802.1Q trunk and native vlan command.

Discussion in 'Cisco' started by Amy L., Dec 5, 2003.

  1. Amy L.

    Amy L. Guest

    So let me see if I understand this correctly.

    Say I have a trunk link between Switch A and Switch B that carries
    VLAN 10 & 11. Normally when I hook a client up to a port on switch A
    I assign it to a vlan (either 10 or 11).

    Now if I didnt put that port in either VLAN 10 or 11 and that users
    packet crosses the trunk link would it be assigned to the "native
    vlan". Although, if I didnt assign the port a vlan wouldn't that port
    still be in its native vlan of the switch which would be vlan 1.

    I am having a hard time seeing the use for this command, because every
    switch port on these switches would be in some vlan either deafult or
    assigned manually.

    Thanks
    Amy.

    (Pete Mainwaring) wrote in message news:<>...
    > (Amy L.) wrote in message news:<>...
    > > For 802.1Q trunk links I noticed the following command can be used
    > >
    > > Switch(config-if)# switchport trunk native vlan vlan_num
    > >
    > > Can someone explain exactly what that command is for?
    > >
    > > I normally configure a trunk link as follows
    > >
    > > interface GigabitEthernet2/1
    > > description Trunk Connection To 3550-STACKA gig0/1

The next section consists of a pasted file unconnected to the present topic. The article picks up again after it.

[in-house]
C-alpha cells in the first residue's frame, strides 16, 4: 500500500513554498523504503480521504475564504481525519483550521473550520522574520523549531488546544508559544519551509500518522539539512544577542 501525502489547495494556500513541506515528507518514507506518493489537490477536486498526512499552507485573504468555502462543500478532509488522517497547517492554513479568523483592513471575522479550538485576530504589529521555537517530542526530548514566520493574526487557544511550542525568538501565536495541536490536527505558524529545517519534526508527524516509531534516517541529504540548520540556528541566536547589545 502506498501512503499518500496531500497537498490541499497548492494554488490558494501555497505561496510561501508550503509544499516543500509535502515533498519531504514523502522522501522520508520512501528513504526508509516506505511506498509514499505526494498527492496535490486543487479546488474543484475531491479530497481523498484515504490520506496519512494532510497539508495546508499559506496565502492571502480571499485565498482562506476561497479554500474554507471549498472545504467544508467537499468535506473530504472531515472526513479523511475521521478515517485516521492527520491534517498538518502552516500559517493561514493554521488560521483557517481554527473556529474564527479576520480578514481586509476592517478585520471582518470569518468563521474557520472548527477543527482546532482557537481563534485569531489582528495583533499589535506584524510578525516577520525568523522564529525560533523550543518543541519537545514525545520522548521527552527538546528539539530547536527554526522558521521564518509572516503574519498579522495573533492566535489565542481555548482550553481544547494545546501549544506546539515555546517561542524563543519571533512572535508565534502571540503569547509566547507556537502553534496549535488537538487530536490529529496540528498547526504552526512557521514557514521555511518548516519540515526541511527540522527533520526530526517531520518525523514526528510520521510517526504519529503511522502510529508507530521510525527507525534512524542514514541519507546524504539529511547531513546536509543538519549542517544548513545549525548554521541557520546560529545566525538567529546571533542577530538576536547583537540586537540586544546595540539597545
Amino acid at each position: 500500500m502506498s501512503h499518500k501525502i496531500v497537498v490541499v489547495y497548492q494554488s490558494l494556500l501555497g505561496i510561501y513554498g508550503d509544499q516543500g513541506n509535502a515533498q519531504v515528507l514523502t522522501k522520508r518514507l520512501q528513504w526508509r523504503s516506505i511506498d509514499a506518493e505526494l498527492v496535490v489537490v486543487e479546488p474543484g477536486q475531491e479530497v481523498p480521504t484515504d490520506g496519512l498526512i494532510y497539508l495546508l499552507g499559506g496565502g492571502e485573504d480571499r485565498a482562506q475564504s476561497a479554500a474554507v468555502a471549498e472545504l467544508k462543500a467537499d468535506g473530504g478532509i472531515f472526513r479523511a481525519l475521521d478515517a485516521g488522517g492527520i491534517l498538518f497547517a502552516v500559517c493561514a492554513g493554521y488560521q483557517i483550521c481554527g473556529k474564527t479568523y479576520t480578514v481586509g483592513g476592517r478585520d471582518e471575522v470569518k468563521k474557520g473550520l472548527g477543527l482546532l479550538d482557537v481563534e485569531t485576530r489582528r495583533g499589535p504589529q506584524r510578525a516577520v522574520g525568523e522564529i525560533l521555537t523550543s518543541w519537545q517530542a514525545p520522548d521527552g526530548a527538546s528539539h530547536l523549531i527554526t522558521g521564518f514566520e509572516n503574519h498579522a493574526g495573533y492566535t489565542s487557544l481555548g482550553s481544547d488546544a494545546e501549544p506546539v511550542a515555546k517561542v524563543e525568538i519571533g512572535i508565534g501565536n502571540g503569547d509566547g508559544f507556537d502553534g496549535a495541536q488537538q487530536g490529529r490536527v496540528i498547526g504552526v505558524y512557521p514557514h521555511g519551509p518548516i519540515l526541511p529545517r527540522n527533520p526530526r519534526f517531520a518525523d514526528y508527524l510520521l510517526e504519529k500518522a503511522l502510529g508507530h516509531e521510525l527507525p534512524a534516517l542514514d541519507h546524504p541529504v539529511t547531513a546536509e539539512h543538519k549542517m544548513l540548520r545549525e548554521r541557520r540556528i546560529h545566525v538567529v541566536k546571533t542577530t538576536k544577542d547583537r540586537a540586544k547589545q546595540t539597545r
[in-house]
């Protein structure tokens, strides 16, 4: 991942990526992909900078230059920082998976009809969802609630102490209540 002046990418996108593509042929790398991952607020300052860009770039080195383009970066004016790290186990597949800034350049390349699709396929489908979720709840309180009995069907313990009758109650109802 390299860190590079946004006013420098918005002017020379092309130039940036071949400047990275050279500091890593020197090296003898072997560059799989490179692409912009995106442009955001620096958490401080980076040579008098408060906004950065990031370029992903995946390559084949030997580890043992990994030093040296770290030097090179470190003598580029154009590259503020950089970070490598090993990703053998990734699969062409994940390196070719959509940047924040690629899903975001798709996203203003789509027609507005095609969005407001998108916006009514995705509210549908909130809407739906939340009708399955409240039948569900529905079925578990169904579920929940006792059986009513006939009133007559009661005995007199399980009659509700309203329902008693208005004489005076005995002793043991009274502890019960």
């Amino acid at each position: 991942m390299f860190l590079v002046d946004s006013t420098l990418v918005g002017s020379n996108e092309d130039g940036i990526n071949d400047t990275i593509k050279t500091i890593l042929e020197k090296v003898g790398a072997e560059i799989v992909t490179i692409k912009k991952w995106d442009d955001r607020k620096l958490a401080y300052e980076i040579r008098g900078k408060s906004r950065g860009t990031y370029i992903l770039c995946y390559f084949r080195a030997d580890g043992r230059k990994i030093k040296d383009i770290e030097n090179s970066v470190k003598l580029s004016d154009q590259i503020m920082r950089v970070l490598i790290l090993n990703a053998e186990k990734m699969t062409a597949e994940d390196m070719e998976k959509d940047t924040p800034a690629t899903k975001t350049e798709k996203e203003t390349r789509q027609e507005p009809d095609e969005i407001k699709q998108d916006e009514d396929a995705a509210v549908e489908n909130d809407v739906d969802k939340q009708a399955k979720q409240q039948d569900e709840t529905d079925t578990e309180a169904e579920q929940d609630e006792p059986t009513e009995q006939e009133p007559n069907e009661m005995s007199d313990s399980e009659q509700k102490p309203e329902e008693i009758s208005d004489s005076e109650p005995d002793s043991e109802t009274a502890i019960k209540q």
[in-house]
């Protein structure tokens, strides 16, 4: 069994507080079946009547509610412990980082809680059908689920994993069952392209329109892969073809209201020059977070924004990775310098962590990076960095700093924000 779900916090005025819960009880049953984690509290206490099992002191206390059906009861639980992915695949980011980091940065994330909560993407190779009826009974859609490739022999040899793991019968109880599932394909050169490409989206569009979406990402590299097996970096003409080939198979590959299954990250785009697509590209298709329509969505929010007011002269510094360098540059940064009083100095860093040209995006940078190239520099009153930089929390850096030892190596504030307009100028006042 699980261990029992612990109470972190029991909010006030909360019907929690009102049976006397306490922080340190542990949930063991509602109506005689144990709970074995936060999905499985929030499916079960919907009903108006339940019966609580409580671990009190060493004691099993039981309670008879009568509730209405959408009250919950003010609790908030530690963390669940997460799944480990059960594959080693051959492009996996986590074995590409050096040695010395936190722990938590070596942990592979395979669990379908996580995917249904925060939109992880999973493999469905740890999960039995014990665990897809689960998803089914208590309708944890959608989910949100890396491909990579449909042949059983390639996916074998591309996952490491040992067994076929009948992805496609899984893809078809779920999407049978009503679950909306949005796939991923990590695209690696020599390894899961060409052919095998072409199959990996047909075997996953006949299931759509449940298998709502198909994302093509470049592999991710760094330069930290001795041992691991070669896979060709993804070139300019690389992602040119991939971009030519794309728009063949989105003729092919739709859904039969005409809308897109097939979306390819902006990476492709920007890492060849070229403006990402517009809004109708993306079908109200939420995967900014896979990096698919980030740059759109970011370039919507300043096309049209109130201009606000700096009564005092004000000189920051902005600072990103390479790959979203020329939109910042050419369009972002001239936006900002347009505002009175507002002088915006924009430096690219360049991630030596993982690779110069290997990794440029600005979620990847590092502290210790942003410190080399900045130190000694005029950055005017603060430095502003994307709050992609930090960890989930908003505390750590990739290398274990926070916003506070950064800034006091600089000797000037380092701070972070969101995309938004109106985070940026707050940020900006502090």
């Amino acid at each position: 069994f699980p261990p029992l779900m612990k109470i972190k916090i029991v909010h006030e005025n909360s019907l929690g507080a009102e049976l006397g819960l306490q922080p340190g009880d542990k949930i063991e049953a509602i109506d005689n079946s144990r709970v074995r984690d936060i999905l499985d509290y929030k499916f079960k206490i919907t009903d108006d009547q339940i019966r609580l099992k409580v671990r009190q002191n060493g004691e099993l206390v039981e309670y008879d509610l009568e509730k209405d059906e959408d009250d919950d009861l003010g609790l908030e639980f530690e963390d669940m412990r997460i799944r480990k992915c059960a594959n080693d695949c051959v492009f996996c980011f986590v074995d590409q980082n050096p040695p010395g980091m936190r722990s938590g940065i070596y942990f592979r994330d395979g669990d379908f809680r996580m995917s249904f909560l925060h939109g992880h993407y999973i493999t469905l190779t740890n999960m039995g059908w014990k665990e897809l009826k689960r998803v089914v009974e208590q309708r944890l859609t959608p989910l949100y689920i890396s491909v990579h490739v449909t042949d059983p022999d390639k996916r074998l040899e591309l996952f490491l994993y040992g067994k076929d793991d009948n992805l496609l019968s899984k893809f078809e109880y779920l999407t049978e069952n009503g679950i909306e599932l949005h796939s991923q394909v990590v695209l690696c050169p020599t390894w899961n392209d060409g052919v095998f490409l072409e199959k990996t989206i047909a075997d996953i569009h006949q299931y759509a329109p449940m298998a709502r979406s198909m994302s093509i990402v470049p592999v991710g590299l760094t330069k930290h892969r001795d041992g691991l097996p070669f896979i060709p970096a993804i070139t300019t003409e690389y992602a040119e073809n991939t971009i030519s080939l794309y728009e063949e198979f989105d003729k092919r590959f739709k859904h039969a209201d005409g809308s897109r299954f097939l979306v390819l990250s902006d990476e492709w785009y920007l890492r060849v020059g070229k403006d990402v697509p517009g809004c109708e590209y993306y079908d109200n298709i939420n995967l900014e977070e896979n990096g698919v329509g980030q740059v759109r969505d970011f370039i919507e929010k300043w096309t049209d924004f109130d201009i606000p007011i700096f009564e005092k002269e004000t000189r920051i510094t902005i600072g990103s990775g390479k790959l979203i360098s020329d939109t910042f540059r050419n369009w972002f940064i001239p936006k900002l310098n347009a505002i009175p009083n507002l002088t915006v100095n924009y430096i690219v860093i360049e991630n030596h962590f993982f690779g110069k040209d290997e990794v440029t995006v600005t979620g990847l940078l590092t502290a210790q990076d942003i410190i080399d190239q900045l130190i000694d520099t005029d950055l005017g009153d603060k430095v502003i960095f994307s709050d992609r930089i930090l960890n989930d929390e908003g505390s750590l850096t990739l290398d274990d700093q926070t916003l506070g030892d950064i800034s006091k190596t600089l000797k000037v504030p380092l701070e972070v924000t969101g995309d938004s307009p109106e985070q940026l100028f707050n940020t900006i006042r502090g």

> > switchport access vlan 42
    > > switchport trunk encapsulation dot1q
    > > switchport trunk pruning vlan none
    > > switchport mode trunk
    > > no logging event link-status
    > >
    > > Thanks
    > > Amy.

    >
    > It changes the VLAN that you are going to use as the native VLAN.
    >
    > <SNIP from Cisco web page>
    > In 802.1q trunking, all VLAN packets are tagged on the trunk link,
    > except the native VLAN. The native VLAN packets are sent untagged on
    > the trunk link. Therefore, the native VLAN should be the same on both
    > switches configured for trunking. This way, you can deduce to which
    > VLAN a frame belongs when you receive a frame with no tag. By default,
    > VLAN 1 is the native VLAN on all switches.
    >
    > In CatOS, the native VLAN can be changed by issuing the set vlan
    > <vlan-id><mod/port> command, where <mod/port > is the trunk port.
    >
    > In native IOS, the native VLAN can be changed by issuing the
    > switchport trunk native vlan <vlan-id> interface command which is
    > configured on the trunk port.
    >
    > Pete
     
    Amy L., Dec 5, 2003
    #1
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  2. "Amy L." <> wrote in message
    news:...